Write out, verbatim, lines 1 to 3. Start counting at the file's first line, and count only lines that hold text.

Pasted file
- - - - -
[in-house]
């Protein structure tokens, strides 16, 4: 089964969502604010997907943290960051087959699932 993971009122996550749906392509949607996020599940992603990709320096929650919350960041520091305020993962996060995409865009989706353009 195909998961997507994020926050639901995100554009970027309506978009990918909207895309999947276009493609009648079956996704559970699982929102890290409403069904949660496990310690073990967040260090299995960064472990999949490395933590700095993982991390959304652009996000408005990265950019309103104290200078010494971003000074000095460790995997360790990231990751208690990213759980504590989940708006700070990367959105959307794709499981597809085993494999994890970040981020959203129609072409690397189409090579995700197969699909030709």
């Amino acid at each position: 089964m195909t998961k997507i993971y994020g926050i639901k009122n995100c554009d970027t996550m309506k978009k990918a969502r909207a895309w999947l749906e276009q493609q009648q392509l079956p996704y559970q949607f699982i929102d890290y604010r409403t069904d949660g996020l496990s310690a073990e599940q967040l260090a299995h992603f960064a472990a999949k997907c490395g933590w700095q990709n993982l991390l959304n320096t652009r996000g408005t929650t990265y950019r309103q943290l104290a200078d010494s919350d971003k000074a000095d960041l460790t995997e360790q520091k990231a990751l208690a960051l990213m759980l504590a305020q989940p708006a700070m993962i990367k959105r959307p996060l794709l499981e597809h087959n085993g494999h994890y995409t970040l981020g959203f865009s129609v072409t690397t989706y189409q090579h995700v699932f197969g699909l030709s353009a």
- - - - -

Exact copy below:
[in-house]
């Protein structure tokens, strides 16, 4: 089964969502604010997907943290960051087959699932 993971009122996550749906392509949607996020599940992603990709320096929650919350960041520091305020993962996060995409865009989706353009 195909998961997507994020926050639901995100554009970027309506978009990918909207895309999947276009493609009648079956996704559970699982929102890290409403069904949660496990310690073990967040260090299995960064472990999949490395933590700095993982991390959304652009996000408005990265950019309103104290200078010494971003000074000095460790995997360790990231990751208690990213759980504590989940708006700070990367959105959307794709499981597809085993494999994890970040981020959203129609072409690397189409090579995700197969699909030709």
């Amino acid at each position: 089964m195909t998961k997507i993971y994020g926050i639901k009122n995100c554009d970027t996550m309506k978009k990918a969502r909207a895309w999947l749906e276009q493609q009648q392509l079956p996704y559970q949607f699982i929102d890290y604010r409403t069904d949660g996020l496990s310690a073990e599940q967040l260090a299995h992603f960064a472990a999949k997907c490395g933590w700095q990709n993982l991390l959304n320096t652009r996000g408005t929650t990265y950019r309103q943290l104290a200078d010494s919350d971003k000074a000095d960041l460790t995997e360790q520091k990231a990751l208690a960051l990213m759980l504590a305020q989940p708006a700070m993962i990367k959105r959307p996060l794709l499981e597809h087959n085993g494999h994890y995409t970040l981020g959203f865009s129609v072409t690397t989706y189409q090579h995700v699932f197969g699909l030709s353009a």